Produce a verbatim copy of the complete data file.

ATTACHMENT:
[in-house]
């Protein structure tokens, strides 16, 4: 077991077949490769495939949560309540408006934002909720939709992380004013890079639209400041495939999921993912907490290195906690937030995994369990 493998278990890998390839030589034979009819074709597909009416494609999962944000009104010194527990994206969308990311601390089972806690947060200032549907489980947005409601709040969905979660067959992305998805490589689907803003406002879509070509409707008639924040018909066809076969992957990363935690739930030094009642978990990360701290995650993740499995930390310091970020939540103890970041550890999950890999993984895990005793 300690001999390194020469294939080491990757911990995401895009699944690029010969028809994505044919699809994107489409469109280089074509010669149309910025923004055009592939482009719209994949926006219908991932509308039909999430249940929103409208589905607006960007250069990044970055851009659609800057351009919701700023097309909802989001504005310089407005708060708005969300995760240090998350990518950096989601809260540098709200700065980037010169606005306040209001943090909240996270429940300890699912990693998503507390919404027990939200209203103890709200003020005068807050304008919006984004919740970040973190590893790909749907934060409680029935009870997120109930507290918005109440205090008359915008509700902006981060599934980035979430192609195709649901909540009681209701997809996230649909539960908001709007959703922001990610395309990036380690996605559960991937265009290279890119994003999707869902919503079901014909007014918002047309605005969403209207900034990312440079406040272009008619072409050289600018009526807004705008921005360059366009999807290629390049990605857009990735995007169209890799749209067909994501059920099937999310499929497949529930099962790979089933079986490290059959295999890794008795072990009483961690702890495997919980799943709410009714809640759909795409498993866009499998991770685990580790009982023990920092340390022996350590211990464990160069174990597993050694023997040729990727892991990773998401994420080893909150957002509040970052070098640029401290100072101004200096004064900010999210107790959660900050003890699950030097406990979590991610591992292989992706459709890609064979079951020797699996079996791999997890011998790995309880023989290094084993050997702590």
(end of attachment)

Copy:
[in-house]
């Protein structure tokens, strides 16, 4: 077991077949490769495939949560309540408006934002909720939709992380004013890079639209400041495939999921993912907490290195906690937030995994369990 493998278990890998390839030589034979009819074709597909009416494609999962944000009104010194527990994206969308990311601390089972806690947060200032549907489980947005409601709040969905979660067959992305998805490589689907803003406002879509070509409707008639924040018909066809076969992957990363935690739930030094009642978990990360701290995650993740499995930390310091970020939540103890970041550890999950890999993984895990005793 300690001999390194020469294939080491990757911990995401895009699944690029010969028809994505044919699809994107489409469109280089074509010669149309910025923004055009592939482009719209994949926006219908991932509308039909999430249940929103409208589905607006960007250069990044970055851009659609800057351009919701700023097309909802989001504005310089407005708060708005969300995760240090998350990518950096989601809260540098709200700065980037010169606005306040209001943090909240996270429940300890699912990693998503507390919404027990939200209203103890709200003020005068807050304008919006984004919740970040973190590893790909749907934060409680029935009870997120109930507290918005109440205090008359915008509700902006981060599934980035979430192609195709649901909540009681209701997809996230649909539960908001709007959703922001990610395309990036380690996605559960991937265009290279890119994003999707869902919503079901014909007014918002047309605005969403209207900034990312440079406040272009008619072409050289600018009526807004705008921005360059366009999807290629390049990605857009990735995007169209890799749209067909994501059920099937999310499929497949529930099962790979089933079986490290059959295999890794008795072990009483961690702890495997919980799943709410009714809640759909795409498993866009499998991770685990580790009982023990920092340390022996350590211990464990160069174990597993050694023997040729990727892991990773998401994420080893909150957002509040970052070098640029401290100072101004200096004064900010999210107790959660900050003890699950030097406990979590991610591992292989992706459709890609064979079951020797699996079996791999997890011998790995309880023989290094084993050997702590």